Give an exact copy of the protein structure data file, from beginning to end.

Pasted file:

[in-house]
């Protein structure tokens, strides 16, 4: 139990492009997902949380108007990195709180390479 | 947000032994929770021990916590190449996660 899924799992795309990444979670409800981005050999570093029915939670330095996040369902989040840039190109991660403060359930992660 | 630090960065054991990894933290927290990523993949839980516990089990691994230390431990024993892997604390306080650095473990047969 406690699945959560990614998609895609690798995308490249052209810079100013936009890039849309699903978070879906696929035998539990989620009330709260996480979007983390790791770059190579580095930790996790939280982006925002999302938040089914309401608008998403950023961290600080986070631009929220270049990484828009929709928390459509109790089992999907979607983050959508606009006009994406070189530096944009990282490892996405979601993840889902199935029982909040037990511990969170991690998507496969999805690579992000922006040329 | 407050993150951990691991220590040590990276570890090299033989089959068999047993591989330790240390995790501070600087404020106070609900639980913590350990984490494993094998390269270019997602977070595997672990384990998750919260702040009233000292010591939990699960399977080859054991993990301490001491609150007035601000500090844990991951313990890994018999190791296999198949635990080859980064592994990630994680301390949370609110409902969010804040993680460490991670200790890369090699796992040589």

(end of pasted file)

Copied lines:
[in-house]
């Protein structure tokens, strides 16, 4: 139990492009997902949380108007990195709180390479 | 947000032994929770021990916590190449996660 899924799992795309990444979670409800981005050999570093029915939670330095996040369902989040840039190109991660403060359930992660 | 630090960065054991990894933290927290990523993949839980516990089990691994230390431990024993892997604390306080650095473990047969 406690699945959560990614998609895609690798995308490249052209810079100013936009890039849309699903978070879906696929035998539990989620009330709260996480979007983390790791770059190579580095930790996790939280982006925002999302938040089914309401608008998403950023961290600080986070631009929220270049990484828009929709928390459509109790089992999907979607983050959508606009006009994406070189530096944009990282490892996405979601993840889902199935029982909040037990511990969170991690998507496969999805690579992000922006040329 | 407050993150951990691991220590040590990276570890090299033989089959068999047993591989330790240390995790501070600087404020106070609900639980913590350990984490494993094998390269270019997602977070595997672990384990998750919260702040009233000292010591939990699960399977080859054991993990301490001491609150007035601000500090844990991951313990890994018999190791296999198949635990080859980064592994990630994680301390949370609110409902969010804040993680460490991670200790890369090699796992040589």